Now the Dragon can steal any treasure they have. The unfortunate player divides their Coins between their hands (a hand can be empty) and offers two closed fists to the Dragon player. The Dragon player picks a fist, and any Coins in that fist return to the Lair pile. The player puts any remaining Coins back in their Purse.
- The Dragon position is passed on to the player to the left of the current Dragon player and game play continues.
Things to Remember
- Cards that have been played remain in front of a player unless the Dragon catches them or they play the Treasure Chest card.
- The Dragon player does not play their cards or Dwarves.
- Coins in the Treasure Chest are safe from the Dragon.
In order to play the game with two players, you follow most of the rules of a game for three or four players. The differences are as follows:
- Each player selects two Dwarves.
- On a turn, one player is the Dragon, the other player plays their Dwarves. The Dwarf player may only pick one Dwarf to move for a round while the other is protected.
- Dwarf and Dragon player do not switch roles until a Dwarf is caught or the Treasure Chest Card is played.
The game ends at the end of a round where a player has reached the Dragon Lair and landed on a spot in the Lair that the Dragon is not occupying OR if the Coins run out in a round. If the Coins run out without all players being rewarded coins that should receive them, the remaining coins are divided equally among the players who should have received coins and any extras are simply not handed out.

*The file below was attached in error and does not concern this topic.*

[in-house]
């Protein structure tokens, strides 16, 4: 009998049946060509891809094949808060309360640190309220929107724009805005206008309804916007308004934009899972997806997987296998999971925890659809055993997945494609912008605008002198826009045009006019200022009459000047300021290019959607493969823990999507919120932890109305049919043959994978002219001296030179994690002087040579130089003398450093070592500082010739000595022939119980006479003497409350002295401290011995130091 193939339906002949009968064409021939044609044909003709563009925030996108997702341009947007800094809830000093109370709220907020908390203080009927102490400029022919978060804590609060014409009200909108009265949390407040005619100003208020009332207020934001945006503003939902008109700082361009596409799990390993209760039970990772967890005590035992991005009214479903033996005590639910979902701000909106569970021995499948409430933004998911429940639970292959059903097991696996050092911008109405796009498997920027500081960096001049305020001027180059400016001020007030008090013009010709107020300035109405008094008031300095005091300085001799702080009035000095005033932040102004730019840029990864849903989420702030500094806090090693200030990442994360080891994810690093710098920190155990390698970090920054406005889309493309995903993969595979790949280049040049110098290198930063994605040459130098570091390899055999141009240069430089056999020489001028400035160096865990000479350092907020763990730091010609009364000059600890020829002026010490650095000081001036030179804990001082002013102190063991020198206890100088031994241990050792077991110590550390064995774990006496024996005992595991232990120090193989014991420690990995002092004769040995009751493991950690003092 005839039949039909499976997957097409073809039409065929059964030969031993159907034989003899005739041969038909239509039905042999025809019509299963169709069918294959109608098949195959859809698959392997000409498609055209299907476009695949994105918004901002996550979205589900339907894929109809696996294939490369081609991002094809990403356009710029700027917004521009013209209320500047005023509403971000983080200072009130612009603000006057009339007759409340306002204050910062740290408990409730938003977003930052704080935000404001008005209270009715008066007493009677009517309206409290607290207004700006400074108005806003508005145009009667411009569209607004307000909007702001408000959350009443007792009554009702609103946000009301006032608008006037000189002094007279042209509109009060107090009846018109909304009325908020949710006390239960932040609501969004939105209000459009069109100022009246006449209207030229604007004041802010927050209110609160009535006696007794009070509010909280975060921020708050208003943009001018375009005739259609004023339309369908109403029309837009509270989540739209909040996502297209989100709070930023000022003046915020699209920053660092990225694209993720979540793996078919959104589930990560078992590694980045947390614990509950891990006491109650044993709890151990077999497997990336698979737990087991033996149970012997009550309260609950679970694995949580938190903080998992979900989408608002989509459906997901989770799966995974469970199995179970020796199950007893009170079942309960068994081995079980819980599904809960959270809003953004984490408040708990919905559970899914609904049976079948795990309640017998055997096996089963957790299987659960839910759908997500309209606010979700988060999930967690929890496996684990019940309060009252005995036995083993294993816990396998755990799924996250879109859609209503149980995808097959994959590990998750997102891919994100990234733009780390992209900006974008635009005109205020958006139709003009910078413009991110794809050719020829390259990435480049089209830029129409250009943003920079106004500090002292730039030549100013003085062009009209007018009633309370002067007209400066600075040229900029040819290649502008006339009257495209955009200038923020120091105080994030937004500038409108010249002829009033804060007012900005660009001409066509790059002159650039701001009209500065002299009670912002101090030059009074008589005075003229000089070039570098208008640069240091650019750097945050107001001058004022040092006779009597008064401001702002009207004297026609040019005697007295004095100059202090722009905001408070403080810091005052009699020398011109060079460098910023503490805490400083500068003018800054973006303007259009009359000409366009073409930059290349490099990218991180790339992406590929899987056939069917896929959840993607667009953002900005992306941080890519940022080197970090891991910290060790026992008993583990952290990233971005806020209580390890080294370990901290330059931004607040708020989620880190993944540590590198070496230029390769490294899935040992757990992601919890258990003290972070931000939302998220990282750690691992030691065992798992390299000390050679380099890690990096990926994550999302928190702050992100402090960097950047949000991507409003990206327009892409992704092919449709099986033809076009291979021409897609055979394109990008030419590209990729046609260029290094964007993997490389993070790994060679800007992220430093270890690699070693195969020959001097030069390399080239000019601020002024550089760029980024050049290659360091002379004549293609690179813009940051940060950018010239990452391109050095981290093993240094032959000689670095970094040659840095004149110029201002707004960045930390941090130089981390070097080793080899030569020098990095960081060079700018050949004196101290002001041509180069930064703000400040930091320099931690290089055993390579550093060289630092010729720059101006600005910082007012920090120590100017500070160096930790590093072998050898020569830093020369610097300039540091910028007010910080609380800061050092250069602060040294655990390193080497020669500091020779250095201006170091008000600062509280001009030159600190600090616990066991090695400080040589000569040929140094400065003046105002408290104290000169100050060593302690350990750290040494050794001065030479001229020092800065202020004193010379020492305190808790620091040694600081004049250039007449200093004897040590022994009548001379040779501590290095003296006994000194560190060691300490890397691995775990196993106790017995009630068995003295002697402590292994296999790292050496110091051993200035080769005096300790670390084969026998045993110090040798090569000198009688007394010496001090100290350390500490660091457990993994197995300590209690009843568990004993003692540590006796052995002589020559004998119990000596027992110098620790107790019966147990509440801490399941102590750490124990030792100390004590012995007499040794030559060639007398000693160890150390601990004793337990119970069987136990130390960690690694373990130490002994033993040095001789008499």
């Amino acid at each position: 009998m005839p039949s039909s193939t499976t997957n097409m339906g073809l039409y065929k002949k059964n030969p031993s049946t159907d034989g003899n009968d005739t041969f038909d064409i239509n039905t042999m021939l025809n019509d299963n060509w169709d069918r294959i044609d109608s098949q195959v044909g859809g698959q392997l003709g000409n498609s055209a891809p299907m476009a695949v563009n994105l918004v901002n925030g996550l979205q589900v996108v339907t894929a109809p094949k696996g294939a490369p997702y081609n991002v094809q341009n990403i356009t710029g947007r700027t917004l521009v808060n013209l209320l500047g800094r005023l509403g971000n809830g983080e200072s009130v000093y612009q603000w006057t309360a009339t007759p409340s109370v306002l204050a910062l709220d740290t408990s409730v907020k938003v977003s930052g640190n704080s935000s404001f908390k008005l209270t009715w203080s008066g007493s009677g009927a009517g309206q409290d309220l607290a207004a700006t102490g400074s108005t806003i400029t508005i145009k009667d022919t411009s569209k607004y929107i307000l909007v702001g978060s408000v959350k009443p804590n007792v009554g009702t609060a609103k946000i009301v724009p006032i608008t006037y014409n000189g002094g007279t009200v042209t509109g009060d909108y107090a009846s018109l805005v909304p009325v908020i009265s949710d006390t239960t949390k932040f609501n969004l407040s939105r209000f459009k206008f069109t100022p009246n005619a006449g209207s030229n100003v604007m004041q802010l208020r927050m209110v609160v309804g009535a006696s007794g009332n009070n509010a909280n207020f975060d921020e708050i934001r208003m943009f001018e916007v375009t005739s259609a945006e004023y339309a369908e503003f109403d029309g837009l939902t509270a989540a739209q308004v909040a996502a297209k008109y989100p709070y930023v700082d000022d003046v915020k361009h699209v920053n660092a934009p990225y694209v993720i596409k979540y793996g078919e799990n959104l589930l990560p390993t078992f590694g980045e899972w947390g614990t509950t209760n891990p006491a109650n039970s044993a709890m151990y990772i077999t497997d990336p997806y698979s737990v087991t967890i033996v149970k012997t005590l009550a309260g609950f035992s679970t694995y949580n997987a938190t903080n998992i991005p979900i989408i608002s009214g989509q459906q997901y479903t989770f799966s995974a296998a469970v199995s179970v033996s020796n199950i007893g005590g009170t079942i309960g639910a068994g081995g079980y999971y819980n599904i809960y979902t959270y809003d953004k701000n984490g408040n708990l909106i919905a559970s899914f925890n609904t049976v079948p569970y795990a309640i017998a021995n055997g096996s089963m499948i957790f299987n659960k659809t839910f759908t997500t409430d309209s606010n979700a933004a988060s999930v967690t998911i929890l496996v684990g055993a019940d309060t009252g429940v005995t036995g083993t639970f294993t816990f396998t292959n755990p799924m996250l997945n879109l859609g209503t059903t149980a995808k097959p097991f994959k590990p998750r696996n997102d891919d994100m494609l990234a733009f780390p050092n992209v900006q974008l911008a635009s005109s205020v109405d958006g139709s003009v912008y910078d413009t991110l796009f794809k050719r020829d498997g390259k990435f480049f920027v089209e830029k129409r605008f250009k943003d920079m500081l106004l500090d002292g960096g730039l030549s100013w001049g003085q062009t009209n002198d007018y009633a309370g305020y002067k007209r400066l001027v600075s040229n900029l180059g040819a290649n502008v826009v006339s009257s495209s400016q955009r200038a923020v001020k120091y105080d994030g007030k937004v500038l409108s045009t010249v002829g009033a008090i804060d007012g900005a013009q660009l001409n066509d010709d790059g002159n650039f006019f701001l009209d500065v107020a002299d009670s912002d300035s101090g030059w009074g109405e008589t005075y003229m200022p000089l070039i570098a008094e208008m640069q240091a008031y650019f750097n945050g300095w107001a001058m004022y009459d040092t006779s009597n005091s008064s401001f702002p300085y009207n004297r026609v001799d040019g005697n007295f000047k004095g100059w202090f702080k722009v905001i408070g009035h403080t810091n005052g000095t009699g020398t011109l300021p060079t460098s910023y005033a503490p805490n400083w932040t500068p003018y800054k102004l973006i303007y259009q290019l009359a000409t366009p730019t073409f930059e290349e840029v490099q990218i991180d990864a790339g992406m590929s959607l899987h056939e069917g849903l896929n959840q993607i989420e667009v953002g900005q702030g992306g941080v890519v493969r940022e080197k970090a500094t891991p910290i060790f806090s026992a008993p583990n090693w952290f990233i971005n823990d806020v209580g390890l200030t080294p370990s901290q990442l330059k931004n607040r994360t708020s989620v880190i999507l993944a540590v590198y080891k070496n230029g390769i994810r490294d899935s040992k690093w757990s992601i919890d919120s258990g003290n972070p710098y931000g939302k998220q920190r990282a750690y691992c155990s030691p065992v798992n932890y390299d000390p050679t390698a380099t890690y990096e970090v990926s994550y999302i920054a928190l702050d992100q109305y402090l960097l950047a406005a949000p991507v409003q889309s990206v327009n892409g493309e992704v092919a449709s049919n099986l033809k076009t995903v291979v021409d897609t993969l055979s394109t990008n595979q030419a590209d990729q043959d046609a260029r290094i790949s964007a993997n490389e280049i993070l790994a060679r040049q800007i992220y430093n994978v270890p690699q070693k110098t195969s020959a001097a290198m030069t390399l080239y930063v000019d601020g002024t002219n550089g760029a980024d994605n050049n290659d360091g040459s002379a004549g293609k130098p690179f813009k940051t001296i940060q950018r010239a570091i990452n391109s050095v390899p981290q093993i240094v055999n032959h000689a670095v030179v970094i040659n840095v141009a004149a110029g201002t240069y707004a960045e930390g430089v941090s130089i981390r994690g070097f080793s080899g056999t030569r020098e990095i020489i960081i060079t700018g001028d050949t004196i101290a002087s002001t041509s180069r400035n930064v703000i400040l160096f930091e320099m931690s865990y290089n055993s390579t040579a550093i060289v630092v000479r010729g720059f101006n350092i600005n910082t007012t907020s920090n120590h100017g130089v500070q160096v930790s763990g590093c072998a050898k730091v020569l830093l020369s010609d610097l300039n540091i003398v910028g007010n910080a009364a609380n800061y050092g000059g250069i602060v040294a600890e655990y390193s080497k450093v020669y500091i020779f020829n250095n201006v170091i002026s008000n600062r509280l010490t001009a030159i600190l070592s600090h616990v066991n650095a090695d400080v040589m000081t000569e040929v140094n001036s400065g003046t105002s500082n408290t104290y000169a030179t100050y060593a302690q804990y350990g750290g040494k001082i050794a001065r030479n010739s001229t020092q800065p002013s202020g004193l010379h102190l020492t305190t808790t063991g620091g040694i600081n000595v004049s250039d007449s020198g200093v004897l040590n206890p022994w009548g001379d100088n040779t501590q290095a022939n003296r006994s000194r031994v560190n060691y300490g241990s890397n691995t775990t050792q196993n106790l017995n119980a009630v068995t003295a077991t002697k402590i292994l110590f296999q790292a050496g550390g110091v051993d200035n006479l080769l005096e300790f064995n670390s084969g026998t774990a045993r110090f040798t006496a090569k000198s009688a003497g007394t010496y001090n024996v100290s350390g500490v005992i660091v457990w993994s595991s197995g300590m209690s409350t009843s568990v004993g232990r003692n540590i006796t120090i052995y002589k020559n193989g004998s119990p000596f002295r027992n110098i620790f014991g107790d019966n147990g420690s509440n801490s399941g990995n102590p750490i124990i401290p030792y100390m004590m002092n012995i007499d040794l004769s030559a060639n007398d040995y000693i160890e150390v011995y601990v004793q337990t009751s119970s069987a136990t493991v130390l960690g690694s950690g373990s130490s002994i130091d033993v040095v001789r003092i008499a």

All players will now count the coins in the Treasure Chests and Purses, and the player with the most Coins wins.
Why You Should Play Dragon’s Cave
I will freely admit, I’ve been a big fan of the Blue Orange Games that we’ve played so far, and I find them to be a great family and kid game brand overall. Like the other games we’ve played from the company, Dragon’s Cave is made of solid components, especially for the price range the games fall into. They tend to be enjoyable for parents to play with kids, but are also easy enough to set up that kids will independently play them without grown-ups and can easily teach them to friends.
Dragon’s Cave hits a nice little balance of luck and strategy. While the players are at the whim of the Dragon, the Dragon player certainly has an edge in being able to know what cards the Dwarf players have already played and focus their guesses a little better. This might give the Dwarf players a little extra sense of the nerves, but since they are supposed to be sneaking up on a dragon, that seems to line up with gameplay rather nicely. There’s also that debate of how do you split up the Coins between your hands if you get caught and when do you protect yourself with a Treasure Chest Card. It might be a bit too much strategy for players under the recommended age of 7, but for kids in that age range, it’s enough strategy to encourage critical thinking without making kids overwhelmed by the skill level of older players. The game actually plays pretty fast, and our game went under the expected time enough that it was easy to fit in multiple games. I find that the younger your players, the more they tend to appreciate games in that 15-25 minute range based on age-level attention spans. The game does feel like it has great replayability and is really good practice for kids to take risks in creating strategies.